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Beowulf: An Online Exercise

This page is still under construction. It was last updated April 4, 2001.

To get a sense of the differences between modern textbooks and medieval manuscripts,, let's start by reading my own translation of Beowulf (below). Afterwards, we can contrast that with the original medieval text, and then we'll look at an editorial transcription of that text in Anglo-Saxon.


Modern English Translation: Lines 1-19 of Beowulf

Listen! We have heard
Of the glory of the Spear-Danes in days of yore, the People-Kings,
How the noble-born performed courageous deeds.
Often Shield Sheafson took the mead-benches
From enemy bands, from many races;
He terrified warriors! Even though he was first found as a homeless child, he had this comfort:
He waxed strong under the clouds, prospered in honors,
Until all of the nations sitting around
Over the whale-road had to heed him,
And pay tribute. That was a good king!
To him a son was later brought forth,
Young in the dwelling places, whom God sent
To comfort the commonfolk. He perceived
The sinful distress they suffered, lordless a long while.
Because of that, the Life-Lord, Wielder of Glory,
Gave him worldly honor. Beowulf was famous--
His glory spread widely--Shield's son through all the Northlands!
So should a young man work good deeds
In his father's household with splendid treasures . . .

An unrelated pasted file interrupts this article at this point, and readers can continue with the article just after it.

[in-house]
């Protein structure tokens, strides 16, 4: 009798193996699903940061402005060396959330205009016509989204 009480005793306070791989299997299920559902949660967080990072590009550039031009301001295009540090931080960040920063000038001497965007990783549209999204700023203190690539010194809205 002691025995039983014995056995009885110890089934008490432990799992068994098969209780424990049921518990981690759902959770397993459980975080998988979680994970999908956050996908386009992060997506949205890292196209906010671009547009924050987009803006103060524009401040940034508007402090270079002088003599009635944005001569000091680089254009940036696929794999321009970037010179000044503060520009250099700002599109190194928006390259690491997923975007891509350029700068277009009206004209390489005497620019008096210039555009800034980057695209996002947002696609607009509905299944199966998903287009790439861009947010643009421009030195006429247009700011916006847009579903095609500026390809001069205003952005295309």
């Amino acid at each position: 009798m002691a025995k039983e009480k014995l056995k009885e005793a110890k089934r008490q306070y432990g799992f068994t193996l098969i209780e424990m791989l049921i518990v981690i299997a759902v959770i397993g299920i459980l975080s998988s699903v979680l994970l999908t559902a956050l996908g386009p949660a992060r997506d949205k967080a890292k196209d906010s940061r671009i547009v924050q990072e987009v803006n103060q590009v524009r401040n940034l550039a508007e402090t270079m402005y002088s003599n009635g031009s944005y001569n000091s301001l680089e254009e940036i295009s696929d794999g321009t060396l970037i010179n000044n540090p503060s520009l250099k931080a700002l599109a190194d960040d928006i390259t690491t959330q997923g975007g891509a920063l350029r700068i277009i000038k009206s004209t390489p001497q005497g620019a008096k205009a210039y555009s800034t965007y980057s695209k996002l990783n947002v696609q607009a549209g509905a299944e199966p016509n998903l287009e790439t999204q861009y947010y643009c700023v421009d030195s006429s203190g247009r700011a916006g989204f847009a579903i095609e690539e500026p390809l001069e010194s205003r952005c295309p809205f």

Most readers encounter Anglo-Saxon texts (and other medieval works) in modern translation and modern print (like the example above). However, if we contrast ancient monks and scribes with modern readers, we find the actual experience of reading poetry was a very different experience.

Now that you have read these nineteen lines, let's take a look at the original text by clicking here.

REMEMBER! Each edition and each translation will always be radically different than the original manuscript. Many reasons bring about this difference, including the following:

(1) the problems of translation,

(2) the standardized nature of modern print,

(3) the material structure of medieval books,

(4) the absence of modern punctuation.

 

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Copyright Dr. L. Kip Wheeler 1998-2017. Permission is granted for non-profit, educational, and student reproduction. Last updated January 5, 2017. Contact: kwheeler@cn.edu Please e-mail corrections, suggestions, or comments to help me improve this site. Click here for credits, thanks, and additional copyright information.